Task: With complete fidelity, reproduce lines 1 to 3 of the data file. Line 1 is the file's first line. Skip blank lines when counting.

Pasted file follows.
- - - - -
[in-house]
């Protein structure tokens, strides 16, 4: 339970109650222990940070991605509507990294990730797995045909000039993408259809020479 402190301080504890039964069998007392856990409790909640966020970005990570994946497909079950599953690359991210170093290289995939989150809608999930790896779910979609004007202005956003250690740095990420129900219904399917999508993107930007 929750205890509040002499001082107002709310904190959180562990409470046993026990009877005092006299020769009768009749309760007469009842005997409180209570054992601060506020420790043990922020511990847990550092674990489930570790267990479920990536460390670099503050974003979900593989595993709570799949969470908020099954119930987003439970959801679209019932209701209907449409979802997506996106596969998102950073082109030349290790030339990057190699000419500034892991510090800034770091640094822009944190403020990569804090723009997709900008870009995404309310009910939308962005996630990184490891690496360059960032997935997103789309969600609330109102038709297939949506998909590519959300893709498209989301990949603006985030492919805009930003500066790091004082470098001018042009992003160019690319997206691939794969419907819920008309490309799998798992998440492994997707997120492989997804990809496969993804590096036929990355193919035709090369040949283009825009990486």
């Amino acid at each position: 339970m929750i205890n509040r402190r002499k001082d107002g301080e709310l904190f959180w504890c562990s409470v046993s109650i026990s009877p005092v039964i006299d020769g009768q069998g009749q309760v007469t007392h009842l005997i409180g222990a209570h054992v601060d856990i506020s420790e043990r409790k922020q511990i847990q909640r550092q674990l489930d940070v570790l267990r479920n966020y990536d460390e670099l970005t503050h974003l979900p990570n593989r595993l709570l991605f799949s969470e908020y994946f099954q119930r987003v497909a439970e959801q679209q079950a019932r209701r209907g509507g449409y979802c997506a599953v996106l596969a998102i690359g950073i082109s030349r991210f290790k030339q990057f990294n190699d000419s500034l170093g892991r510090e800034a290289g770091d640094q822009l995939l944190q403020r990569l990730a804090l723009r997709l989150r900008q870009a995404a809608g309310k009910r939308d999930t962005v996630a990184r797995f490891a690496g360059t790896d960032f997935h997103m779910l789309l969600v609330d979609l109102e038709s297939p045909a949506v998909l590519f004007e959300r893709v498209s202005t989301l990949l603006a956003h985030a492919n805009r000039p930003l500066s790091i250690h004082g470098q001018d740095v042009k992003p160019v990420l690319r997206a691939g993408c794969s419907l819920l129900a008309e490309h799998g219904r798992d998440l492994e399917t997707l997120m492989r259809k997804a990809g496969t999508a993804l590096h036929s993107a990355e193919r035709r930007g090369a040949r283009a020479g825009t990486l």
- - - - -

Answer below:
[in-house]
């Protein structure tokens, strides 16, 4: 339970109650222990940070991605509507990294990730797995045909000039993408259809020479 402190301080504890039964069998007392856990409790909640966020970005990570994946497909079950599953690359991210170093290289995939989150809608999930790896779910979609004007202005956003250690740095990420129900219904399917999508993107930007 929750205890509040002499001082107002709310904190959180562990409470046993026990009877005092006299020769009768009749309760007469009842005997409180209570054992601060506020420790043990922020511990847990550092674990489930570790267990479920990536460390670099503050974003979900593989595993709570799949969470908020099954119930987003439970959801679209019932209701209907449409979802997506996106596969998102950073082109030349290790030339990057190699000419500034892991510090800034770091640094822009944190403020990569804090723009997709900008870009995404309310009910939308962005996630990184490891690496360059960032997935997103789309969600609330109102038709297939949506998909590519959300893709498209989301990949603006985030492919805009930003500066790091004082470098001018042009992003160019690319997206691939794969419907819920008309490309799998798992998440492994997707997120492989997804990809496969993804590096036929990355193919035709090369040949283009825009990486």
């Amino acid at each position: 339970m929750i205890n509040r402190r002499k001082d107002g301080e709310l904190f959180w504890c562990s409470v046993s109650i026990s009877p005092v039964i006299d020769g009768q069998g009749q309760v007469t007392h009842l005997i409180g222990a209570h054992v601060d856990i506020s420790e043990r409790k922020q511990i847990q909640r550092q674990l489930d940070v570790l267990r479920n966020y990536d460390e670099l970005t503050h974003l979900p990570n593989r595993l709570l991605f799949s969470e908020y994946f099954q119930r987003v497909a439970e959801q679209q079950a019932r209701r209907g509507g449409y979802c997506a599953v996106l596969a998102i690359g950073i082109s030349r991210f290790k030339q990057f990294n190699d000419s500034l170093g892991r510090e800034a290289g770091d640094q822009l995939l944190q403020r990569l990730a804090l723009r997709l989150r900008q870009a995404a809608g309310k009910r939308d999930t962005v996630a990184r797995f490891a690496g360059t790896d960032f997935h997103m779910l789309l969600v609330d979609l109102e038709s297939p045909a949506v998909l590519f004007e959300r893709v498209s202005t989301l990949l603006a956003h985030a492919n805009r000039p930003l500066s790091i250690h004082g470098q001018d740095v042009k992003p160019v990420l690319r997206a691939g993408c794969s419907l819920l129900a008309e490309h799998g219904r798992d998440l492994e399917t997707l997120m492989r259809k997804a990809g496969t999508a993804l590096h036929s993107a990355e193919r035709r930007g090369a040949r283009a020479g825009t990486l």